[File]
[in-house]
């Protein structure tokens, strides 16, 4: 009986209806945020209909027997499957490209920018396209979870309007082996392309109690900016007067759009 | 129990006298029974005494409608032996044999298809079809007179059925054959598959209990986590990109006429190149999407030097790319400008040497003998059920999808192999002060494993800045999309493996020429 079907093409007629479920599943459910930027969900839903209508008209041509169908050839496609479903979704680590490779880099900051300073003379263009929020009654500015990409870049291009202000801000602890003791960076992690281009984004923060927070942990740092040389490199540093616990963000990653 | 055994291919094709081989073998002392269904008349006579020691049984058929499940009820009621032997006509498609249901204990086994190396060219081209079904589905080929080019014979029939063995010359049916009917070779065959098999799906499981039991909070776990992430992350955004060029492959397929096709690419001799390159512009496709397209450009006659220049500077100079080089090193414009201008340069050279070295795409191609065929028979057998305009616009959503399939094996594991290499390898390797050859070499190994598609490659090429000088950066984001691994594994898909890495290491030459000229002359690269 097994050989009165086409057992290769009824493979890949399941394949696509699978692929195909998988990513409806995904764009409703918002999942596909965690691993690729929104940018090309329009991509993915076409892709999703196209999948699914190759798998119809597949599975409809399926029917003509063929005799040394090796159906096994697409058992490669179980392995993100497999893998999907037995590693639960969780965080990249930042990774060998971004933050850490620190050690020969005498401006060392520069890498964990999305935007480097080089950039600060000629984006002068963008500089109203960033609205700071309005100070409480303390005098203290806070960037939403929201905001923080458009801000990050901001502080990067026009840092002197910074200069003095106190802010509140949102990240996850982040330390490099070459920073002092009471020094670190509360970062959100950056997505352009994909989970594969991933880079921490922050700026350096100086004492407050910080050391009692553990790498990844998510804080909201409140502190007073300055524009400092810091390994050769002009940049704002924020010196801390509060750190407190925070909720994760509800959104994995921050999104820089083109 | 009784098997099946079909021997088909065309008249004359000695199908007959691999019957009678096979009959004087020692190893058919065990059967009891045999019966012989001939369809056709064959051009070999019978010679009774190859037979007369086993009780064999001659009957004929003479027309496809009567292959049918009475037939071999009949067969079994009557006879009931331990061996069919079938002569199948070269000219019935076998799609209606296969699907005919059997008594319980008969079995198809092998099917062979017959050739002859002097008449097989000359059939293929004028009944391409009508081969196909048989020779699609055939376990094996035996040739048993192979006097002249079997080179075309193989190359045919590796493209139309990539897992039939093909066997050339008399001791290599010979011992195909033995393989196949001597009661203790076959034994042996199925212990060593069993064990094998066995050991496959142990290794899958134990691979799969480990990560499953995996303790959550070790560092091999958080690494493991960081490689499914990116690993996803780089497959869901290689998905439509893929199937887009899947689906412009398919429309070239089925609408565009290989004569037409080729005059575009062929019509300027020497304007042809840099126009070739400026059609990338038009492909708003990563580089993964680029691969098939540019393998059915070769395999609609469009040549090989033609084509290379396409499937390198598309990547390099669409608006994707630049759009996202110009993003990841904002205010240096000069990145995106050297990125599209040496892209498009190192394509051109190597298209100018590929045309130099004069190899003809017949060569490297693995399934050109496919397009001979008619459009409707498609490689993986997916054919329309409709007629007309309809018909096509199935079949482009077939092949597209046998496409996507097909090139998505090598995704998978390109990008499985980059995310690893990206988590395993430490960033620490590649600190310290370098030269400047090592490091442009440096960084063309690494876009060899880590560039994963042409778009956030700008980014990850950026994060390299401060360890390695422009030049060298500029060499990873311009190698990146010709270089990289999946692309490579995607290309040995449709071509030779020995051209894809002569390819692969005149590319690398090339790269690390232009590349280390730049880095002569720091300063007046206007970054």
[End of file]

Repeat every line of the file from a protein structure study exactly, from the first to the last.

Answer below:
[in-house]
């Protein structure tokens, strides 16, 4: 009986209806945020209909027997499957490209920018396209979870309007082996392309109690900016007067759009 | 129990006298029974005494409608032996044999298809079809007179059925054959598959209990986590990109006429190149999407030097790319400008040497003998059920999808192999002060494993800045999309493996020429 079907093409007629479920599943459910930027969900839903209508008209041509169908050839496609479903979704680590490779880099900051300073003379263009929020009654500015990409870049291009202000801000602890003791960076992690281009984004923060927070942990740092040389490199540093616990963000990653 | 055994291919094709081989073998002392269904008349006579020691049984058929499940009820009621032997006509498609249901204990086994190396060219081209079904589905080929080019014979029939063995010359049916009917070779065959098999799906499981039991909070776990992430992350955004060029492959397929096709690419001799390159512009496709397209450009006659220049500077100079080089090193414009201008340069050279070295795409191609065929028979057998305009616009959503399939094996594991290499390898390797050859070499190994598609490659090429000088950066984001691994594994898909890495290491030459000229002359690269 097994050989009165086409057992290769009824493979890949399941394949696509699978692929195909998988990513409806995904764009409703918002999942596909965690691993690729929104940018090309329009991509993915076409892709999703196209999948699914190759798998119809597949599975409809399926029917003509063929005799040394090796159906096994697409058992490669179980392995993100497999893998999907037995590693639960969780965080990249930042990774060998971004933050850490620190050690020969005498401006060392520069890498964990999305935007480097080089950039600060000629984006002068963008500089109203960033609205700071309005100070409480303390005098203290806070960037939403929201905001923080458009801000990050901001502080990067026009840092002197910074200069003095106190802010509140949102990240996850982040330390490099070459920073002092009471020094670190509360970062959100950056997505352009994909989970594969991933880079921490922050700026350096100086004492407050910080050391009692553990790498990844998510804080909201409140502190007073300055524009400092810091390994050769002009940049704002924020010196801390509060750190407190925070909720994760509800959104994995921050999104820089083109 | 009784098997099946079909021997088909065309008249004359000695199908007959691999019957009678096979009959004087020692190893058919065990059967009891045999019966012989001939369809056709064959051009070999019978010679009774190859037979007369086993009780064999001659009957004929003479027309496809009567292959049918009475037939071999009949067969079994009557006879009931331990061996069919079938002569199948070269000219019935076998799609209606296969699907005919059997008594319980008969079995198809092998099917062979017959050739002859002097008449097989000359059939293929004028009944391409009508081969196909048989020779699609055939376990094996035996040739048993192979006097002249079997080179075309193989190359045919590796493209139309990539897992039939093909066997050339008399001791290599010979011992195909033995393989196949001597009661203790076959034994042996199925212990060593069993064990094998066995050991496959142990290794899958134990691979799969480990990560499953995996303790959550070790560092091999958080690494493991960081490689499914990116690993996803780089497959869901290689998905439509893929199937887009899947689906412009398919429309070239089925609408565009290989004569037409080729005059575009062929019509300027020497304007042809840099126009070739400026059609990338038009492909708003990563580089993964680029691969098939540019393998059915070769395999609609469009040549090989033609084509290379396409499937390198598309990547390099669409608006994707630049759009996202110009993003990841904002205010240096000069990145995106050297990125599209040496892209498009190192394509051109190597298209100018590929045309130099004069190899003809017949060569490297693995399934050109496919397009001979008619459009409707498609490689993986997916054919329309409709007629007309309809018909096509199935079949482009077939092949597209046998496409996507097909090139998505090598995704998978390109990008499985980059995310690893990206988590395993430490960033620490590649600190310290370098030269400047090592490091442009440096960084063309690494876009060899880590560039994963042409778009956030700008980014990850950026994060390299401060360890390695422009030049060298500029060499990873311009190698990146010709270089990289999946692309490579995607290309040995449709071509030779020995051209894809002569390819692969005149590319690398090339790269690390232009590349280390730049880095002569720091300063007046206007970054």